Enjoy the season's sweet fruits year-round
While we're still in a season chock full of a variety of fruits, it's easy to forget that, in a few months, our options will be limited. You know you'd love to chow down on summer berries come February, so plan ahead now to enjoy flavorful bites when the cold arrives.
Changing the harvesting schedules—and geographic climates—is a bit beyond the scope of the average home cook, but there are a few different ways you can enjoy seasonal berries while the getting's good and preserve them for use throughout the year. By freezing, making jam, compotes, and compound butters, you can snack on these sweet flavors anytime.
Freeze berries yourself to ensure you're getting the highest quality at their peak instead of in commercial varieties where the berries may not have been frozen at their summer best.
1. Wash and thoroughly air-dry fresh berries. Discard any berries that are torn, bruised, or mushy because those fruits will stick together when frozen.
2. Trim away any stems and greens from the berries, including strawberry tops.
3. Scatter berries in a single layer on a baking sheet and freeze for an hour. This ensures that the berries don't freeze together in a gigantic blob.
4. Transfer the berries to a plastic bag and push all the air out. Seal and date the bag so you know when to use. Berries will last for up to six months.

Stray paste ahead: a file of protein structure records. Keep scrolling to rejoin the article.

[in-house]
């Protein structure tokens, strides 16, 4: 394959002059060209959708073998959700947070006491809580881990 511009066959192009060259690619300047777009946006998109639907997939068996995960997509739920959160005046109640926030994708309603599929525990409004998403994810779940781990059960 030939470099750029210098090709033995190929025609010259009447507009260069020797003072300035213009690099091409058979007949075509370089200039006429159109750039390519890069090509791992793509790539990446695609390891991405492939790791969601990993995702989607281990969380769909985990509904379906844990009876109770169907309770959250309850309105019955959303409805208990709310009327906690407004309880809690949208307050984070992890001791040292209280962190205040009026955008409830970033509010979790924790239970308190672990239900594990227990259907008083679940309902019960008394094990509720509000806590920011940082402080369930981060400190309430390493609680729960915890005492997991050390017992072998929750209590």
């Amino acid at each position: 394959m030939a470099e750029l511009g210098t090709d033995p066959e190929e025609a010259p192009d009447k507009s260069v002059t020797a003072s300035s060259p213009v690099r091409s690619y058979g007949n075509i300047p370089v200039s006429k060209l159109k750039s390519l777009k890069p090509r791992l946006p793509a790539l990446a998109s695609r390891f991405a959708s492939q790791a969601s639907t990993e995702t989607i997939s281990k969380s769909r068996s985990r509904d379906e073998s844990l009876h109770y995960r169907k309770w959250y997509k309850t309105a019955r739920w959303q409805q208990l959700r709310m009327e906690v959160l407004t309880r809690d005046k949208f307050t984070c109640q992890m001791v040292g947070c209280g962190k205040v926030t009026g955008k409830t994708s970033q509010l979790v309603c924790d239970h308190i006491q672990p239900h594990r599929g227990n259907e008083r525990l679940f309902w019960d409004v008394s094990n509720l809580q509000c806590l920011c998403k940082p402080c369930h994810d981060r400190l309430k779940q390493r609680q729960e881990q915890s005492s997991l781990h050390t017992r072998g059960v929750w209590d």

Jam and Compotes
Jams and compotes are both a type of preserve and they're exceptionally easy to make on your own. A jam is made from whole crushed fruit, water, and a little added sugar. The mixture is cooked down until it's thick and spreadable. A compote is the same as a jam except the fruit is kept whole. Compotes are more like toppings than spreads.
1. Wash, dry, and trim a pound of berries. For larger berries like strawberries, halve them for jam, or keep whole for compote.
2. Add berries, 1/4 cup white sugar, and 1/2 cup water to a large pot over medium-high heat. Bring mixture to a boil and cook for 15 minutes. If you're making a jam, crush the berries slightly as it cooks. If you're making a compote, don’t crush the fruit. If you desire a sweeter preserve, add 1/4 cup extra sugar and cook for an additional 15 minutes.
3. If you're making compote, stop here, remove the mixture from heat, and pour into glass jars and seal. Let cool completely, and then keep refrigerated for up to three months.
4. Reduce heat to a simmer and cook for an additional 15 minutes, allowing mixture to thicken for jam. Pour into glass jars and seal to preserve. Let cool completely, and then keep refrigerated for up to three months.
Compound butter doesn't keep as long as preserves or jams, but it sure is delicious. It's great for finishing pork and beef dishes, spreading on toast, or using for sandwiches.
1. Soften 1 pound of unsalted butter by leaving out at room temperature. Wash and completely air-dry 2 cups of berries.
2. Mash the berries into the butter and add 2 tablespoons of a mixture of the following, if desired: sugar, citrus zest, citrus juice, or spices like cinnamon, thyme, or basil.
3. Mold butter into plastic wrap logs or push into any container and refrigerate for later use. Refrigerated butter will keep up to two weeks. Alternately, cover and seal with plastic wrap and freeze. Butter will keep for up to three months in the freezer.